This is where the movie's real psychological movement comes in, and if you remember Jazeera's wartime coverage it's especially striking. What started out as the best coverage of the war (and in some respects remained so until Jazeera's reporters had to leave Iraq under tremendous pressure), became visibly more hysterical, shrill, and Baghdad-Bobishly pro-Saddam as the invasion unfolded. Control Room shows how that happened from the other end of the camera. I don't want to downplay their reasons for this shift: The climax came when Jazeera reporter Tarek Ayoub was killed in an airstrike that there's little reason to believe was not intentional. And there were enough surprising setbacks for the Americans and moments of resistance by the Iraqis to explain the Jazeera narrative of an invasion turning into a disaster (and as I said at the time, they did a very good job of telling the story that way).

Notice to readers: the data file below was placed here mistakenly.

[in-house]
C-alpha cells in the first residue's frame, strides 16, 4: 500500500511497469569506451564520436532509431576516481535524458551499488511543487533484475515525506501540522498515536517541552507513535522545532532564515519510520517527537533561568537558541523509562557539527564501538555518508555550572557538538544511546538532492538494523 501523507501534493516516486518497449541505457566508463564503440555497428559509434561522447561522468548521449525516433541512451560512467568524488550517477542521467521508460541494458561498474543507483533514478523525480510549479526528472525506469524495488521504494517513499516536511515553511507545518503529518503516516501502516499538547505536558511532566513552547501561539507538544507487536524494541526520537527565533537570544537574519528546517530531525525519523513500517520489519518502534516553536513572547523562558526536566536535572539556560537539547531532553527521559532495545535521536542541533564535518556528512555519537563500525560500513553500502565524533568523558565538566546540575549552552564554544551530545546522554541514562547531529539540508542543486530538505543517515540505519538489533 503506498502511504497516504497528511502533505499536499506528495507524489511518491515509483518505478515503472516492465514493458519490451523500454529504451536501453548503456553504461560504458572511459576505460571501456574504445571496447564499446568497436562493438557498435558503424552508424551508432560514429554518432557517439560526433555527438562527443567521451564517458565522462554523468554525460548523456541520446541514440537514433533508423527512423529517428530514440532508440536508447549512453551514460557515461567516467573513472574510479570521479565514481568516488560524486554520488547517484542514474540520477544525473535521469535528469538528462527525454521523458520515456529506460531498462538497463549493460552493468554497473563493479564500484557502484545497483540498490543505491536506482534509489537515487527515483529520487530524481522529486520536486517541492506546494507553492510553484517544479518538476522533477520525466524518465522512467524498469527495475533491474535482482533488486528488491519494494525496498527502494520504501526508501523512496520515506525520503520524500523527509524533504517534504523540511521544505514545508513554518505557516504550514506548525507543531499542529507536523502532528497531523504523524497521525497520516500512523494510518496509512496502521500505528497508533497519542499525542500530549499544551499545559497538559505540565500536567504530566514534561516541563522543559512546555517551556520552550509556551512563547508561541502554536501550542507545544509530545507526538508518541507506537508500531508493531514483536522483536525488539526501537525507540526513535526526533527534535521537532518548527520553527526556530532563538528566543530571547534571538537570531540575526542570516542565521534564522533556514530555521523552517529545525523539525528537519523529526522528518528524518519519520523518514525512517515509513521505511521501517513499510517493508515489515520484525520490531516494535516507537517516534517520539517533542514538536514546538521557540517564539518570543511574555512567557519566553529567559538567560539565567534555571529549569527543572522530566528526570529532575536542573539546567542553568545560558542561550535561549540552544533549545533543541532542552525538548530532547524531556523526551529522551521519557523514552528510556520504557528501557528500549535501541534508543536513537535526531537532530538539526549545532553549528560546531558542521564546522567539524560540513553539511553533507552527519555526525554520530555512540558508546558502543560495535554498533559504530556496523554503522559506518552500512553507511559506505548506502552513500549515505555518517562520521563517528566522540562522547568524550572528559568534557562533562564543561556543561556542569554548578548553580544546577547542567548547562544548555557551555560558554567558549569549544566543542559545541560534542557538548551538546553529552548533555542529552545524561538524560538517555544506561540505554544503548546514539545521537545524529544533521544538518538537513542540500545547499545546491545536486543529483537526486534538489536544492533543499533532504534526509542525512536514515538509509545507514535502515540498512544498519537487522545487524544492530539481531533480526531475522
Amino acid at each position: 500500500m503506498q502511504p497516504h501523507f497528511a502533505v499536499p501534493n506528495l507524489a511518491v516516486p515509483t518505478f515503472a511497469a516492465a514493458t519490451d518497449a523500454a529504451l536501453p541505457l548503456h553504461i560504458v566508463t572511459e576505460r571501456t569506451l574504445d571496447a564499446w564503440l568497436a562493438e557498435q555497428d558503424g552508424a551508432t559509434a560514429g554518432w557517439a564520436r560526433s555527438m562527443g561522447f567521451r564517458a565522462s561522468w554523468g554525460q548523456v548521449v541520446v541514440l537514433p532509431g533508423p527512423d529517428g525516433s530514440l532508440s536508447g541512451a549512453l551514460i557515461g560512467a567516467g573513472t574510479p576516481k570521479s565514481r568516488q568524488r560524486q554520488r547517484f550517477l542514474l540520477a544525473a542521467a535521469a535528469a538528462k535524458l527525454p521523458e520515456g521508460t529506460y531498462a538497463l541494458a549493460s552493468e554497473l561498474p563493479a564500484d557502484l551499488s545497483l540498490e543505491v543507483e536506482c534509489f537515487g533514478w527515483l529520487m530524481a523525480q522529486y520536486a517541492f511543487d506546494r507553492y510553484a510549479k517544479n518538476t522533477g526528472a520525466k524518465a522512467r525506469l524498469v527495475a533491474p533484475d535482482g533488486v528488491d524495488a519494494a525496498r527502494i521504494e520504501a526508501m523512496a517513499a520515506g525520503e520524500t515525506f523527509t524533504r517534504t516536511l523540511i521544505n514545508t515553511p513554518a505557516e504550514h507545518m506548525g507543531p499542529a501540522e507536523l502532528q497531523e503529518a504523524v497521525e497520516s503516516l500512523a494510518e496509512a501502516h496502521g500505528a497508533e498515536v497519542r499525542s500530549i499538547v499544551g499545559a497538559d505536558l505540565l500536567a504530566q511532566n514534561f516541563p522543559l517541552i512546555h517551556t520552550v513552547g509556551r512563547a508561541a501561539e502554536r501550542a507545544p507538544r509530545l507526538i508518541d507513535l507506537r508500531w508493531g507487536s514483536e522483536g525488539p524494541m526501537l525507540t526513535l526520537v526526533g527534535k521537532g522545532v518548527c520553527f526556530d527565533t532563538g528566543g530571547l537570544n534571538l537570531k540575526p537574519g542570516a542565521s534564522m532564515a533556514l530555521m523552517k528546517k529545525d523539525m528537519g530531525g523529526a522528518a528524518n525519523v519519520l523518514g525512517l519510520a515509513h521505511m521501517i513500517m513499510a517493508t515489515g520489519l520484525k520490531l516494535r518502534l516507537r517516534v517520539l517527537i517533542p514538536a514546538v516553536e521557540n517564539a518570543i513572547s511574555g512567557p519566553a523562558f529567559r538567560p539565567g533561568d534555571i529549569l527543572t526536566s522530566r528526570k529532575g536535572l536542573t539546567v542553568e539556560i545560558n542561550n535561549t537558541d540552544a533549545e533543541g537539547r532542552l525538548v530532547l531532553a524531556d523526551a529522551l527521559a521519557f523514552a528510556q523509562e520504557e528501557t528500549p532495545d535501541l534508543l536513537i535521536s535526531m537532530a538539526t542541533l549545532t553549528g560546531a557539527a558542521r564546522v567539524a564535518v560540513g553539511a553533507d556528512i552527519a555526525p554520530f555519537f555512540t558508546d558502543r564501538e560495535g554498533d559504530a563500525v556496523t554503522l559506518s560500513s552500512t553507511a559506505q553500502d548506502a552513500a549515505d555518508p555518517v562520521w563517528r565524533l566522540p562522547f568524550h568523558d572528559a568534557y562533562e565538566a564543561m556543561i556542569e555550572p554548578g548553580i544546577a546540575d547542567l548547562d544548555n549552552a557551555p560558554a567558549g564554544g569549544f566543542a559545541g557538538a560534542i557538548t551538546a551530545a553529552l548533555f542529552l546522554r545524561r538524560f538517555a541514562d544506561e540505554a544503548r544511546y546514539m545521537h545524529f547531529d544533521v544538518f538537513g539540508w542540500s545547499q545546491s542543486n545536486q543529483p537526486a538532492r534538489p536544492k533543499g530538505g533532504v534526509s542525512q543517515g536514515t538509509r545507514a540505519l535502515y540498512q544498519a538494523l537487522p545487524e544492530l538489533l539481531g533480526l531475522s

What Control Room shows is how the network ended up pushing a version of the invasion that was even less accurate than the one being pushed by the American military (though probably more accurate than the one on American news networks). First the British can't be in Basra because there hasn't been any footage out of Basra. Then the Americans can't have captured any bridges across the Tigris because there are no bridges across the Tigris. Then they can't be at the Baghdad airport because there's no footage of the airport. Then when there is footage of the airport it can't be real. Finally the statue of Saddam gets pulled down in Fardos Square, but that's got to be just a hoax: Only a bunch of tv-swilling American fatheads could believe that means anything*. The capper comes at the end, when Khader delivers a speech about how expertly the Americans managed the media message. Oh yeah? Then how come American public opinion was hardly better than evenly divided at the time, and has become more antiwar ever since? Why were there millions of protesters in the streets of the major western cities before and during the invasion? Why did the majority of the world's population view the Americans as the bad guys then, and why do they gloat over our setbacks in Iraq now? If that's media mastery I'd hate to see what happens when things really go south.